History and Culture
Fort Pierce Inlet State Park is a half-mile stretch of white sand on a sunny Florida beach. During World War II, it was the birthplace and training ground for U.S. Navy Frogmen, forerunners of today's Navy Seals. It was here that many of the 140,000 personnel stationed in the area practiced for the D-Day invasion of Europe. 'Dynamite Point' earned its name from the activities of the Navy Underwater Demolition Team.
Fort Pierce Inlet
This inlet was built in the early 1900s when a storm closed in the natural inlet about one mile north of this location. During WWII, the Navy used the inlet and the surrounding land to train their landing craft crews. Later, the area became a county park and has been popular with surfers ever since.
Navy UDT Teams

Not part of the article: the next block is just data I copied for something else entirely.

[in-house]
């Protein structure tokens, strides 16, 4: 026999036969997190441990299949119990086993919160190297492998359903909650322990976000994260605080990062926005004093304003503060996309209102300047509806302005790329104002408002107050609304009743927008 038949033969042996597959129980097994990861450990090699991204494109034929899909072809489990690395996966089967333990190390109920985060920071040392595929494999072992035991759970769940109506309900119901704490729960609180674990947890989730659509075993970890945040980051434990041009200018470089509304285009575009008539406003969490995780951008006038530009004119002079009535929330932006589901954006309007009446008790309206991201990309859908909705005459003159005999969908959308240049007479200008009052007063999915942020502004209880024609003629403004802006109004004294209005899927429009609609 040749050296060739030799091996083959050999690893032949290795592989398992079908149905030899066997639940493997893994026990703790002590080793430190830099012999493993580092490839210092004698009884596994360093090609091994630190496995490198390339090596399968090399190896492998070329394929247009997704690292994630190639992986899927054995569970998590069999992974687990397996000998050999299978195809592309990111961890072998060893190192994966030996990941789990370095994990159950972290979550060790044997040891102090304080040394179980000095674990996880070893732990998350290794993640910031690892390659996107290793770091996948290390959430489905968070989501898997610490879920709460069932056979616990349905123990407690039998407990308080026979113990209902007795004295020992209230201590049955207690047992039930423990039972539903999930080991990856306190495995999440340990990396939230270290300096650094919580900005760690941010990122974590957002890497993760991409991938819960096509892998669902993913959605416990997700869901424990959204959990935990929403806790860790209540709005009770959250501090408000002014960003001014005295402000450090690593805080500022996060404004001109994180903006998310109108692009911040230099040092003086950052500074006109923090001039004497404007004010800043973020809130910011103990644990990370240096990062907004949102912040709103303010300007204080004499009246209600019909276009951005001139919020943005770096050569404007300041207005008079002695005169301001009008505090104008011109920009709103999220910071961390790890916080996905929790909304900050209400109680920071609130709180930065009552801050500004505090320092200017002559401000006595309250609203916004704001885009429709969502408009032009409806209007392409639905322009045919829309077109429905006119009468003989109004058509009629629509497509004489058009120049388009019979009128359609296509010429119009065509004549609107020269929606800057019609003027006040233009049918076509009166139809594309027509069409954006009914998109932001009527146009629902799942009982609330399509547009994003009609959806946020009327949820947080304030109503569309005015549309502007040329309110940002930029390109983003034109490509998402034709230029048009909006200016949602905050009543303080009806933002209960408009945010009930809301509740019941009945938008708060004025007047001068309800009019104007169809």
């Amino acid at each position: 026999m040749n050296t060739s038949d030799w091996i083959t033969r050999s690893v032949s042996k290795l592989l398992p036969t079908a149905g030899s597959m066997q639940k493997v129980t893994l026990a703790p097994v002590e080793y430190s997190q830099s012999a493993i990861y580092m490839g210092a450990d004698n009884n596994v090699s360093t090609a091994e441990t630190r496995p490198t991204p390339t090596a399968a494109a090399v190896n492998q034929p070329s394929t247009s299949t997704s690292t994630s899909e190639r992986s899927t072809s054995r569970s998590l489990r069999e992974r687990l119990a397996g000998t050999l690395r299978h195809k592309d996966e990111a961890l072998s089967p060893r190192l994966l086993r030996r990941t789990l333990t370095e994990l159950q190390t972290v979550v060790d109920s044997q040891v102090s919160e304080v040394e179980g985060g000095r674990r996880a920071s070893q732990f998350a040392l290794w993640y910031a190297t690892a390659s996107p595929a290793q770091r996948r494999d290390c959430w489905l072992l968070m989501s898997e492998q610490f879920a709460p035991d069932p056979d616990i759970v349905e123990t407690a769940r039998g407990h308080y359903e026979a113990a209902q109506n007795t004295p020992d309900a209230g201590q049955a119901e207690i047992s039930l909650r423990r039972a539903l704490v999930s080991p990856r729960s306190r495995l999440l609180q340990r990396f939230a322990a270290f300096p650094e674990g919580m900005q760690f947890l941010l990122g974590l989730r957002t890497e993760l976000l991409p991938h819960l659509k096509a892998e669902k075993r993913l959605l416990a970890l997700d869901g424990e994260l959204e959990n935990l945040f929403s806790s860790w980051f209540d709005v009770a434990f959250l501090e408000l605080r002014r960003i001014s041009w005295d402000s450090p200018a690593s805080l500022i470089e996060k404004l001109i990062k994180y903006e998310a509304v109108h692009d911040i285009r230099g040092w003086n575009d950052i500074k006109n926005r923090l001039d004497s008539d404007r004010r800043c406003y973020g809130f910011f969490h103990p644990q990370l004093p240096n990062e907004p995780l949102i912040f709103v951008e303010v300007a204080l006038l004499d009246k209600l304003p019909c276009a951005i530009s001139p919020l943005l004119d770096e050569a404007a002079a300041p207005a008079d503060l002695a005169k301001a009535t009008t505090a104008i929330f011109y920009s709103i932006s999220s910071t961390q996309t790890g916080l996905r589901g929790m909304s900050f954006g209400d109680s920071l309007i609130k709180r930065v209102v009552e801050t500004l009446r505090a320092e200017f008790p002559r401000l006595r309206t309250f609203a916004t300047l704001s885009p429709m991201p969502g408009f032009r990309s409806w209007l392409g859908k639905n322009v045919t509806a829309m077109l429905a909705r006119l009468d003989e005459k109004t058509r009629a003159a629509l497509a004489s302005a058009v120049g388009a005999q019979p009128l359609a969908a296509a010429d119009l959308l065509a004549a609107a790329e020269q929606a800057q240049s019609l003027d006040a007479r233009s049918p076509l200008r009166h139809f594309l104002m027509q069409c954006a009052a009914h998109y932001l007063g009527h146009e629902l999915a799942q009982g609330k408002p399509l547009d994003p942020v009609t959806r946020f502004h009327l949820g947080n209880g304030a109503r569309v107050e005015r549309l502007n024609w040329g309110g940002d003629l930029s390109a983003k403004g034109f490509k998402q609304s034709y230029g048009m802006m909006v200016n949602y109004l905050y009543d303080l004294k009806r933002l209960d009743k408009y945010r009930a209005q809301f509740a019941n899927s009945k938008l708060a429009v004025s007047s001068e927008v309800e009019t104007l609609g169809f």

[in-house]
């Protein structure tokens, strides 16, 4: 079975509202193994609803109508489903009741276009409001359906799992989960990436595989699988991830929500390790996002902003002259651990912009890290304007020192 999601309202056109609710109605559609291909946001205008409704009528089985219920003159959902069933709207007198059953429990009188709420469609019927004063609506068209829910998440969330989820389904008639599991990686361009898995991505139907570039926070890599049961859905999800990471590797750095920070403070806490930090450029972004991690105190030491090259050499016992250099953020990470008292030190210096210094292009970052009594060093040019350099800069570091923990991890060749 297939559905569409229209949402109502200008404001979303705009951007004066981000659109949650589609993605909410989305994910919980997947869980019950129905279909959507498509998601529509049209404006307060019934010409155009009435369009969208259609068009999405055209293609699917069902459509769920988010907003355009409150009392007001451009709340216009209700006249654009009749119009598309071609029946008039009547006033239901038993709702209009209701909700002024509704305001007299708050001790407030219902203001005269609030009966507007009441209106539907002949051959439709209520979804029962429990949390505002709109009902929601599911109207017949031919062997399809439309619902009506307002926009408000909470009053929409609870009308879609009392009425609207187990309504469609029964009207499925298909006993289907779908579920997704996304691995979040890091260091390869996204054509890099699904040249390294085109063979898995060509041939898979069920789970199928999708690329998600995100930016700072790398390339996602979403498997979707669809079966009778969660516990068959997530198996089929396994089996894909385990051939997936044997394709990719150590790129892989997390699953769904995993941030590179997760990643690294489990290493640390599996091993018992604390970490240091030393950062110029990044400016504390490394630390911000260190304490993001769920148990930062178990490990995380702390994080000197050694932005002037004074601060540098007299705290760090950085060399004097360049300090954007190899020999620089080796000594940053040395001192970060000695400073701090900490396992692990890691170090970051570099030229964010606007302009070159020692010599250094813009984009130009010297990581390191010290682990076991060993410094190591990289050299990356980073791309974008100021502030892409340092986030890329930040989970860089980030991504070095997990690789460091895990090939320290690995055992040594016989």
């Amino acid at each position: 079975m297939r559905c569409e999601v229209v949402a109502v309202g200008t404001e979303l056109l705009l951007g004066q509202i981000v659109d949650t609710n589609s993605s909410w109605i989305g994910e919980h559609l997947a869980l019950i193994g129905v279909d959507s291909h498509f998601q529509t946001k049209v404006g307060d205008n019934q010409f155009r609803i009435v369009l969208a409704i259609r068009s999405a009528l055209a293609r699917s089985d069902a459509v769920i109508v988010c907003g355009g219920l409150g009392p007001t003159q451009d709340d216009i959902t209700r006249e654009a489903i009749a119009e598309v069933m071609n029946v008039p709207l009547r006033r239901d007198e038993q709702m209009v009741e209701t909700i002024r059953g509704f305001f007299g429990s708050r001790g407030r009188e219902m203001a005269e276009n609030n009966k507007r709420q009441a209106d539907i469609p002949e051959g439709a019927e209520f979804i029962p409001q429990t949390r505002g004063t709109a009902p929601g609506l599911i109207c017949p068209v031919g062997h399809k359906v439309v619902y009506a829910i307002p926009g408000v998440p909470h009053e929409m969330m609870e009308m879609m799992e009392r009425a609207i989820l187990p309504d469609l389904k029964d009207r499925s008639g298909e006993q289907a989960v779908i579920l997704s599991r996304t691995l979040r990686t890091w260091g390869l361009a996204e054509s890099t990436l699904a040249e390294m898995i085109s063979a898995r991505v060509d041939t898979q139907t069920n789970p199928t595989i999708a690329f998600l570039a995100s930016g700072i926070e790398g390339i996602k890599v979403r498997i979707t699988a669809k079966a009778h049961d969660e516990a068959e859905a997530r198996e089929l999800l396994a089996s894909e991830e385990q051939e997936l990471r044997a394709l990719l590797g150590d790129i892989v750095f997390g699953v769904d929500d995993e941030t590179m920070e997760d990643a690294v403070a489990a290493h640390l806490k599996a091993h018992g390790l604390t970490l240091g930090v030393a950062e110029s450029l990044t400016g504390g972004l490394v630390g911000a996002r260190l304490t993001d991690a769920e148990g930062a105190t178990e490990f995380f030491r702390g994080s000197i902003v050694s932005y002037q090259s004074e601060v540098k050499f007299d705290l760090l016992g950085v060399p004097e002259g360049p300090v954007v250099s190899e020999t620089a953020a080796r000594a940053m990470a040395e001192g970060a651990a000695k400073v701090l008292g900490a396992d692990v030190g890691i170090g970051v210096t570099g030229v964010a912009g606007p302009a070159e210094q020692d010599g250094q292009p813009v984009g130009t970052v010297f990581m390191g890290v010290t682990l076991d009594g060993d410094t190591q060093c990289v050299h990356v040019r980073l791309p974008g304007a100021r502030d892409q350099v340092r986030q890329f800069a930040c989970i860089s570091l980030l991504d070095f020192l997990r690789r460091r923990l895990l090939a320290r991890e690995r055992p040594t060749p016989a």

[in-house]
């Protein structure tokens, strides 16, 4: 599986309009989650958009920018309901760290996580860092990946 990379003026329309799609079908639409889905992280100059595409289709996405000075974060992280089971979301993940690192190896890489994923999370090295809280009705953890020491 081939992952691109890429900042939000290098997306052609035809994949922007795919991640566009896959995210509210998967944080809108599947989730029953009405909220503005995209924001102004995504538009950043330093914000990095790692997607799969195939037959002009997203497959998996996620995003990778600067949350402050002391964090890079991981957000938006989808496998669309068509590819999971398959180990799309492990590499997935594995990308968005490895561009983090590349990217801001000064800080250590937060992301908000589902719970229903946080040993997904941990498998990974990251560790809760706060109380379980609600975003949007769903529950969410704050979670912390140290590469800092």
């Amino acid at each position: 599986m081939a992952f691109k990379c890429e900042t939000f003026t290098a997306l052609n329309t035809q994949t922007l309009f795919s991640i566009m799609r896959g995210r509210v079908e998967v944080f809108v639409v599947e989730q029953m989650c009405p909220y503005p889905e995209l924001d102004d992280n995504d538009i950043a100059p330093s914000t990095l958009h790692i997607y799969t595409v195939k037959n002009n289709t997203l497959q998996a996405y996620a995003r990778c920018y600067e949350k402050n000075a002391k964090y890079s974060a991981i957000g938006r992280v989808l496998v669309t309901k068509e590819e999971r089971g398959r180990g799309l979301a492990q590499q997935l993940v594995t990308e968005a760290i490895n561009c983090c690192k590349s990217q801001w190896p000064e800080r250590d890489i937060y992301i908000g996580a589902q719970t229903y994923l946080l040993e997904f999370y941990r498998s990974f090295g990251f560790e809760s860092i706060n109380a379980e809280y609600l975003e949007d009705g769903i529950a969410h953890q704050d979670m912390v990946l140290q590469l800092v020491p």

The Navy Underwater Demolition Team (UDT) used the beaches and trained on the property that would become Fort Pierce Inlet State Park. The inlet side of the park is still called Dynamite Point, as it was named by the Navy UDTs who exploded ammunition there.
Jack Island State Preserve is located approximately one-and-a-half miles from the main park. This island in the Indian River Lagoon has always welcomed hikers and birding enthusiasts.
Navy Veterans who trained in Fort Pierce during World War II met at Fort Pierce Inlet State Park for annual reunions. The former sailors camped along the inlet and explained the naval history of the area to park visitors. Thousands of sailors trained on these beaches during World War II.
Prescribed fire is one of the agency's tools for land management. Prescribed burning helps maintain fire-dependent habitats.